Bahrain is a country that has a special place in my heart. The Bahrainis are—hands down—the warmest people in the Persian Gulf. The country is tolerant, multi-ethnic, and hosts Jewish and Christian communities alongside Muslim ones. Whereas the United Arab Emirates, Qatar, and Kuwait have erased much of their past, Bahraini culture through the decades and, indeed, centuries is still evident.
That said, Bahrain is still a very conflicted society. Much of the recent social tension in Bahrain is rooted in very deep, real, and inexcusable discrimination against that country’s Shi’ite majority. After visiting Bahrain last year, I reported here, here, here, and here about some of the issues. At one point, I had speculated that Bahrain might be heading for a “bloodbath,” and on that score I was wrong.
While I still believe that Bahrain must reform—the Shi’ites in Bahrain must have real opportunity and say in governance; the king must do more to implement his promises; and the prime minister should retire before his intolerant policies exacerbate the conflict more. True, too many casualties could have been avoided had Bahraini security forces not fired tear gas into a confined area or if they did not hamper medical treatment for injured protestors. On the other hand, much of the Bahraini opposition is sincere, but there are some elements which seek a very different future for Bahrain. Too often, leading figures’ quotes in English and Persian are radically different, and this breeds suspicion. Any trip to a Bahraini religious bookstore can be a scary visit given all the pro-Hassan Nasrallah, Imad Mughniyeh, or Ali Khamenei propaganda, as well as the CDs with the speeches of legal opposition leader Ali Salman set to religious music and distributed by al-Manar, the television station of Hezbollah.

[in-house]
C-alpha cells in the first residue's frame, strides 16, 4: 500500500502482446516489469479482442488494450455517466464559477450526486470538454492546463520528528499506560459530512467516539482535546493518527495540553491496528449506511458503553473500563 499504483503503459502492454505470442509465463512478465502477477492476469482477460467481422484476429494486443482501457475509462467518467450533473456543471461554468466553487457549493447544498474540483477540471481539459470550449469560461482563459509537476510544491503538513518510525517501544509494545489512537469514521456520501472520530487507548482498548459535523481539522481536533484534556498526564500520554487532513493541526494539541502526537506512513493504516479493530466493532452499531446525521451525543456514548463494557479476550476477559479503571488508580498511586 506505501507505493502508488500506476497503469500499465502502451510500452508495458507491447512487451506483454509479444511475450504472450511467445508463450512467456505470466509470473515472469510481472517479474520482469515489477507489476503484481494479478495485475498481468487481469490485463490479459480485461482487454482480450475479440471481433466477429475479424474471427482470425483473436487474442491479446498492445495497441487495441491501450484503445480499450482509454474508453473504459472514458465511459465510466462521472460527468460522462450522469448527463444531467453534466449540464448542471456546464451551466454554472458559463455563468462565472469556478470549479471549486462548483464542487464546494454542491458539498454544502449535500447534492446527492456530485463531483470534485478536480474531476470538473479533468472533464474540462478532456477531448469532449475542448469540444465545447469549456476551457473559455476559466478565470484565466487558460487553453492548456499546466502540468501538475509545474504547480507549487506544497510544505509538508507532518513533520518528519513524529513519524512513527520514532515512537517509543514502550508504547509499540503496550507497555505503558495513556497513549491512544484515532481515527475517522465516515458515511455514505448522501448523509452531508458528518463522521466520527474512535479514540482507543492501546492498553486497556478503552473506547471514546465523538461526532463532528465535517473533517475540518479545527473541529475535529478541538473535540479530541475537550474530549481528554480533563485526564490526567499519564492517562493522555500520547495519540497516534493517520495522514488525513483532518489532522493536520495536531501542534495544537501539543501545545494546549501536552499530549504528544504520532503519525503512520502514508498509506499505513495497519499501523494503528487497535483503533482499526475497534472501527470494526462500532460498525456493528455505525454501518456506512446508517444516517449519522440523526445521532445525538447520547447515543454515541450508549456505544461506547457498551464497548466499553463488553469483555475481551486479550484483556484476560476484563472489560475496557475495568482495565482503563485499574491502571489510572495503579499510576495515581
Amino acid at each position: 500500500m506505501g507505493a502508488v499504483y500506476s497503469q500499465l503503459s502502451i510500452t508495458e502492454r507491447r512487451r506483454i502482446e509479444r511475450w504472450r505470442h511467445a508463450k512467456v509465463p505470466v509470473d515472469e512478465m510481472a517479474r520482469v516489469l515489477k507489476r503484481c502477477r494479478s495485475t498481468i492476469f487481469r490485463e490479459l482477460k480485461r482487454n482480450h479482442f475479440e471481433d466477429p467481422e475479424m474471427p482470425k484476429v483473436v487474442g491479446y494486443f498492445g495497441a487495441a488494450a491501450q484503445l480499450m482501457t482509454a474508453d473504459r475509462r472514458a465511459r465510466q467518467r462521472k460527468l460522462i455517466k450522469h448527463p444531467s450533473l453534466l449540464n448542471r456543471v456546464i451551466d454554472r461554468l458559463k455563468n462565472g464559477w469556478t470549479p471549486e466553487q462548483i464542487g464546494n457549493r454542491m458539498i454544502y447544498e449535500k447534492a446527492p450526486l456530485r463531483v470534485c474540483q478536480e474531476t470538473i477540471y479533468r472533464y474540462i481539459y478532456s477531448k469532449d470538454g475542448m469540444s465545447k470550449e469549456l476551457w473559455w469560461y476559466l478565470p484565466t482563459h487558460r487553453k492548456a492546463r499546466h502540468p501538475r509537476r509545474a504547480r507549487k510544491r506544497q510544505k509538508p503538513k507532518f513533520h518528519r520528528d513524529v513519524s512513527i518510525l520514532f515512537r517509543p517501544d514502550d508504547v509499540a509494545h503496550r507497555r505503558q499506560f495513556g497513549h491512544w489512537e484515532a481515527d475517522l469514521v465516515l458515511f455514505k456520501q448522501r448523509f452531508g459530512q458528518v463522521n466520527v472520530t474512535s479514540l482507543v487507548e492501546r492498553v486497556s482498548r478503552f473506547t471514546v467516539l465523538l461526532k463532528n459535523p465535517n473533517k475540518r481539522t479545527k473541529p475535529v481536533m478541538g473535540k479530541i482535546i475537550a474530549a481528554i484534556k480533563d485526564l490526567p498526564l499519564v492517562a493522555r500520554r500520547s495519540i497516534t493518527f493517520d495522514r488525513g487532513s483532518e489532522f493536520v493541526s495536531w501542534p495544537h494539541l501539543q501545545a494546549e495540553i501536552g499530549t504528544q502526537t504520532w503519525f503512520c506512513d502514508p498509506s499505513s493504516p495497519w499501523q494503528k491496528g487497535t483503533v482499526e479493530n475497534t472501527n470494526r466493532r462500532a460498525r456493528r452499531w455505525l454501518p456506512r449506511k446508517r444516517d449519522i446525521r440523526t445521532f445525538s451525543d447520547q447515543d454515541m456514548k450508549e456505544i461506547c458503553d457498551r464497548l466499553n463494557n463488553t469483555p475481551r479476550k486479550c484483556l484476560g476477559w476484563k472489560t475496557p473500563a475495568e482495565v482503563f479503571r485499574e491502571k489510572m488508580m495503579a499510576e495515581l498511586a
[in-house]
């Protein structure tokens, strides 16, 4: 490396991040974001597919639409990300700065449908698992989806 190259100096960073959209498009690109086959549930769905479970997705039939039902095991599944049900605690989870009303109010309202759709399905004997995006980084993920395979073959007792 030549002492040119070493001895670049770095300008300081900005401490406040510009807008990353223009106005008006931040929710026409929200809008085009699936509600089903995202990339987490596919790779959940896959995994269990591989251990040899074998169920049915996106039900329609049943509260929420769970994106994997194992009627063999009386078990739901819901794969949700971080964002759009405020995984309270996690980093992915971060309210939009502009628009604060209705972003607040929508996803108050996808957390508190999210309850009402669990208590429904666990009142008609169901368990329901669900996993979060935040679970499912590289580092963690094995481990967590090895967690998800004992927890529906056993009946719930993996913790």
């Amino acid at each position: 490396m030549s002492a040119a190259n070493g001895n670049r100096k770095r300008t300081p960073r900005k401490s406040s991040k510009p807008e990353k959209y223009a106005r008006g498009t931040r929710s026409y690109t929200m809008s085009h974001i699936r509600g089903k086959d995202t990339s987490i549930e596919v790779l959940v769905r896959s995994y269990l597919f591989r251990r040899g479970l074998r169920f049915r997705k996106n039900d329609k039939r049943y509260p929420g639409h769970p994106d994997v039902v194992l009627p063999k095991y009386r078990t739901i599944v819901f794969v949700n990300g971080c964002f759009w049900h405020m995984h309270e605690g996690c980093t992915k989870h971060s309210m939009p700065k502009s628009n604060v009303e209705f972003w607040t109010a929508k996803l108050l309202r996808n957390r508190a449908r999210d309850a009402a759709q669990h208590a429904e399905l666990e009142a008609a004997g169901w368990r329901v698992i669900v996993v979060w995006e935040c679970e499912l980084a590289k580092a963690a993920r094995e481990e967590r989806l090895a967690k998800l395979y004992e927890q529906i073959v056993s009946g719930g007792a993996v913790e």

Nevertheless, the Bahraini government also deserves credit for its relative restraint, especially in juxtaposition to the situation in Egypt. Alas, the United States for too long has bashed Bahrain despite the Bahraini government’s invaluable assistance to the United States in general and the United States Navy in particular. While we need to encourage real reform in Bahrain, when we compare the monarchy to other governments in the region, we see just how level-headed it is. That should be appreciated, instead of condemned. With such chaos in the Middle East, it is long past time that the United States value and reward friendship, even as it pressures for needed reforms.